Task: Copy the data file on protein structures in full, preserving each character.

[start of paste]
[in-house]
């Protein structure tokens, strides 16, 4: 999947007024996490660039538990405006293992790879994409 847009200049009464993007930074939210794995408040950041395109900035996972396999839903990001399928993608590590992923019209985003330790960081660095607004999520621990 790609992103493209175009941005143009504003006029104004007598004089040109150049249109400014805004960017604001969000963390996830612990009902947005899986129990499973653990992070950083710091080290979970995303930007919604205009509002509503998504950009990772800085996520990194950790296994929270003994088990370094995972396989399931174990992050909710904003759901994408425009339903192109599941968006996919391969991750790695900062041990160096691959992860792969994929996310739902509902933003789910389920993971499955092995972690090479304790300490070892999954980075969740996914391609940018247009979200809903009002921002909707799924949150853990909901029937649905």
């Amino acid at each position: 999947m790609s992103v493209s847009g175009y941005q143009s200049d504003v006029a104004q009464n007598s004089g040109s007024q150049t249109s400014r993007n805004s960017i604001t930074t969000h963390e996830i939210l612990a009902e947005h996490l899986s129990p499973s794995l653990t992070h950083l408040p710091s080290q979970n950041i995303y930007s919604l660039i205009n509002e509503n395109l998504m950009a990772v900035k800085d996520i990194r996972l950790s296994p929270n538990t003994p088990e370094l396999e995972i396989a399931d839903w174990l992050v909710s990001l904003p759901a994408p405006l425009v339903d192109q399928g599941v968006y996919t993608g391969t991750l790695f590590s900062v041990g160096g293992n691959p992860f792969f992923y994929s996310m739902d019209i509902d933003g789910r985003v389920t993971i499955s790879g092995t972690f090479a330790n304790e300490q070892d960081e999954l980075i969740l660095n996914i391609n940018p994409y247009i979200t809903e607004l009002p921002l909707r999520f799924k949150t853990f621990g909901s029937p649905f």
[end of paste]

[in-house]
């Protein structure tokens, strides 16, 4: 999947007024996490660039538990405006293992790879994409 847009200049009464993007930074939210794995408040950041395109900035996972396999839903990001399928993608590590992923019209985003330790960081660095607004999520621990 790609992103493209175009941005143009504003006029104004007598004089040109150049249109400014805004960017604001969000963390996830612990009902947005899986129990499973653990992070950083710091080290979970995303930007919604205009509002509503998504950009990772800085996520990194950790296994929270003994088990370094995972396989399931174990992050909710904003759901994408425009339903192109599941968006996919391969991750790695900062041990160096691959992860792969994929996310739902509902933003789910389920993971499955092995972690090479304790300490070892999954980075969740996914391609940018247009979200809903009002921002909707799924949150853990909901029937649905």
């Amino acid at each position: 999947m790609s992103v493209s847009g175009y941005q143009s200049d504003v006029a104004q009464n007598s004089g040109s007024q150049t249109s400014r993007n805004s960017i604001t930074t969000h963390e996830i939210l612990a009902e947005h996490l899986s129990p499973s794995l653990t992070h950083l408040p710091s080290q979970n950041i995303y930007s919604l660039i205009n509002e509503n395109l998504m950009a990772v900035k800085d996520i990194r996972l950790s296994p929270n538990t003994p088990e370094l396999e995972i396989a399931d839903w174990l992050v909710s990001l904003p759901a994408p405006l425009v339903d192109q399928g599941v968006y996919t993608g391969t991750l790695f590590s900062v041990g160096g293992n691959p992860f792969f992923y994929s996310m739902d019209i509902d933003g789910r985003v389920t993971i499955s790879g092995t972690f090479a330790n304790e300490q070892d960081e999954l980075i969740l660095n996914i391609n940018p994409y247009i979200t809903e607004l009002p921002l909707r999520f799924k949150t853990f621990g909901s029937p649905f």